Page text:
But post unification life meant that for the new State it was time to build Italians; people with a loyalty to this developing nation and one of the ways to do that was to establish a national language: Italian. Italian as you know it today is actually based on the Tuscan language/dialect that Dante used to write things like The Divine Comedy. Sicilian, in contrast, is its own language in its own right and as old as Dante’s Tuscan but has long been described as disappearing from common use and dying out. Not taught in school, not typically used in public or professional settings, it’s a language that’s pushed to informal use in the home, among family, friends, and in social settings to make way for the Italian language.

If you’ve seen My Genius Friend on HBO, the second episode of the first season follows the girls’ efforts to stay in school prompting their parents to demand “what is dialect not good enough for you”. Imagine if, like, Napolitano had been chosen as the basis for Italian. Casa Surace is a YouTube channel about southern Italians and fuorisede experience that celebrates their dialects and differences, calling out the beautiful regional and local linguistic differences. Calling current Italian migrants back to their regions and hometowns.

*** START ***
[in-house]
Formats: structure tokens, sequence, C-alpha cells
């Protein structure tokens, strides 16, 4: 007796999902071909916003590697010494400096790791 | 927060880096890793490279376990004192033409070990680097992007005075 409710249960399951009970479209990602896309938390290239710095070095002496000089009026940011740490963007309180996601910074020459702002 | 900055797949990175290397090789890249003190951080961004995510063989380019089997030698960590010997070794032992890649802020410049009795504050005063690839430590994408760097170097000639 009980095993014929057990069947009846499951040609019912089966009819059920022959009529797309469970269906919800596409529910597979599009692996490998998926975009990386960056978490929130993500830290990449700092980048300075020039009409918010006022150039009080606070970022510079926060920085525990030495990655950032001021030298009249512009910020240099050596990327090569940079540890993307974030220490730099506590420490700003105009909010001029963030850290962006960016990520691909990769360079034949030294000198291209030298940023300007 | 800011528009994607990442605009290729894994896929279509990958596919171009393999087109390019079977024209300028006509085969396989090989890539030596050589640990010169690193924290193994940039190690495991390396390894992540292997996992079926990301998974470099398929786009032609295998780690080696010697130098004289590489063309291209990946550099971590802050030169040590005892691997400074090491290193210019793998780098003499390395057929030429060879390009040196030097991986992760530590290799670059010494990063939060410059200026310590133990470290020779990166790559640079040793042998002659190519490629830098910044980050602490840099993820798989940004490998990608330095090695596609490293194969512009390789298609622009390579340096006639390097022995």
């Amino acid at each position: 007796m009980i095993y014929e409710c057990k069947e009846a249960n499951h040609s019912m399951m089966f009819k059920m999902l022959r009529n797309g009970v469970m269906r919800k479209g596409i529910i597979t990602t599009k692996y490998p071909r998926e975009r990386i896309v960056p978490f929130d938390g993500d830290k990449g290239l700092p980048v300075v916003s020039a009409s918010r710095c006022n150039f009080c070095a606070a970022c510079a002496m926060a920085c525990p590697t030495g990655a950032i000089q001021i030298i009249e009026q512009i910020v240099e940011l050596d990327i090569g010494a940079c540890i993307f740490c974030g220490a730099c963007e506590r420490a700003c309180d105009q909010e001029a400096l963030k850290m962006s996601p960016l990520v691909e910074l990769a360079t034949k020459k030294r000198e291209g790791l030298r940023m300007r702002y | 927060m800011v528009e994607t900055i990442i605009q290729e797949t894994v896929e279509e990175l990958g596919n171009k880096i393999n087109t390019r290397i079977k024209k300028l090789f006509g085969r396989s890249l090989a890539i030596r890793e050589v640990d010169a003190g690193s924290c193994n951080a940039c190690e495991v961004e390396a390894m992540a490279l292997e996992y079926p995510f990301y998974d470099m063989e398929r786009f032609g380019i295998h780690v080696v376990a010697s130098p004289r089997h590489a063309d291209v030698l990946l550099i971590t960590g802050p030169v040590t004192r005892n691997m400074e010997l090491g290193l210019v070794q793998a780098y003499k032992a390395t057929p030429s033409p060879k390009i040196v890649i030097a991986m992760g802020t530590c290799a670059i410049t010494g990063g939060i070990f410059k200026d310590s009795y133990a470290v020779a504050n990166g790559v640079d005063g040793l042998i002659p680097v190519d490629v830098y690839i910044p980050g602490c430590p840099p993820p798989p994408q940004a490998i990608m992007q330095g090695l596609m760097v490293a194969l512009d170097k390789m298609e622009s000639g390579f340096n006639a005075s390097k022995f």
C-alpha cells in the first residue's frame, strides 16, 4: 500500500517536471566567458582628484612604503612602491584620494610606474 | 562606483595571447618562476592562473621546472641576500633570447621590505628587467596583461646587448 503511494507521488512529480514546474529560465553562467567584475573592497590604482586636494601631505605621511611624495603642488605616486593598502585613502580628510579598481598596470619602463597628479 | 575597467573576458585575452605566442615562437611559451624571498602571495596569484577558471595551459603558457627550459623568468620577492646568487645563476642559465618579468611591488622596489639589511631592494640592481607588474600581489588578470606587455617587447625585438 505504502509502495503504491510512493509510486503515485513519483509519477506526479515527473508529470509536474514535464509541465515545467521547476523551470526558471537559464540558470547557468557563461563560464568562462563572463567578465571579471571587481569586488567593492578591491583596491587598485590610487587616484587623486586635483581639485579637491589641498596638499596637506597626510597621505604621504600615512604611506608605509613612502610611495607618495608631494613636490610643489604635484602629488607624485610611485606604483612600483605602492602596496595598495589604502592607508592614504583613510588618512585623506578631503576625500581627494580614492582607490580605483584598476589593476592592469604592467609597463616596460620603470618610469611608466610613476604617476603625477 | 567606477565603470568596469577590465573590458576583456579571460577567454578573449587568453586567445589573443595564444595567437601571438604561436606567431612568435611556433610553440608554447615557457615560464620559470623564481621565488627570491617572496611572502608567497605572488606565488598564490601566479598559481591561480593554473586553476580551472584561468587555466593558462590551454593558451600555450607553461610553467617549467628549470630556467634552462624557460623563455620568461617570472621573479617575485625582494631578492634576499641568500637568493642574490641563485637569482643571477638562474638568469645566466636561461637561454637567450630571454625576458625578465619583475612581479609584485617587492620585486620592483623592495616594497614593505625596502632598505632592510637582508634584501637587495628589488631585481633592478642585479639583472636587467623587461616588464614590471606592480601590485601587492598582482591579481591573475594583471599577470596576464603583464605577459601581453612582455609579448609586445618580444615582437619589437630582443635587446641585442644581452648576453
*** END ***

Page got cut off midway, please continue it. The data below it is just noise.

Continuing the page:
My grandfather arrived in the US in 1947, after 20 years in fascist party organizations and 15 years in the Italian Navy and probably with the most exposure to being indoctrinated into what it means to be Italian. My dad never studied Italian in school he only learned through his relatives, his father, mother, grandparents, cousins. A blend of Sicilian from Messina and Ragusa/Vittoria. I, however, went to school and learned Italian in a formal setting with a grammar textbook. I consumed national Italian media — books, tv, music — or at least what was available back in the old days of dial up.

My dad says “shcuola” when I say “scuola” (though honestly my mouth enjoys the feeling of the “sh” sound and I will 100% say it now). When we were in Sicily together my relatives asked me about what I was doing in… shcuola. Look up the song “Scalea” by Tony Tommaro.

Formal language classes in Italian are so fascinating because as Italian Americans we were raised with this language that was used in the towns where our families originated and the same way that English speakers tried to adapt our names we adapted theirs to suit our mouths. Just listen to the difference between my mom saying “ricotta” and someone non-Italian American from like, Minnesota.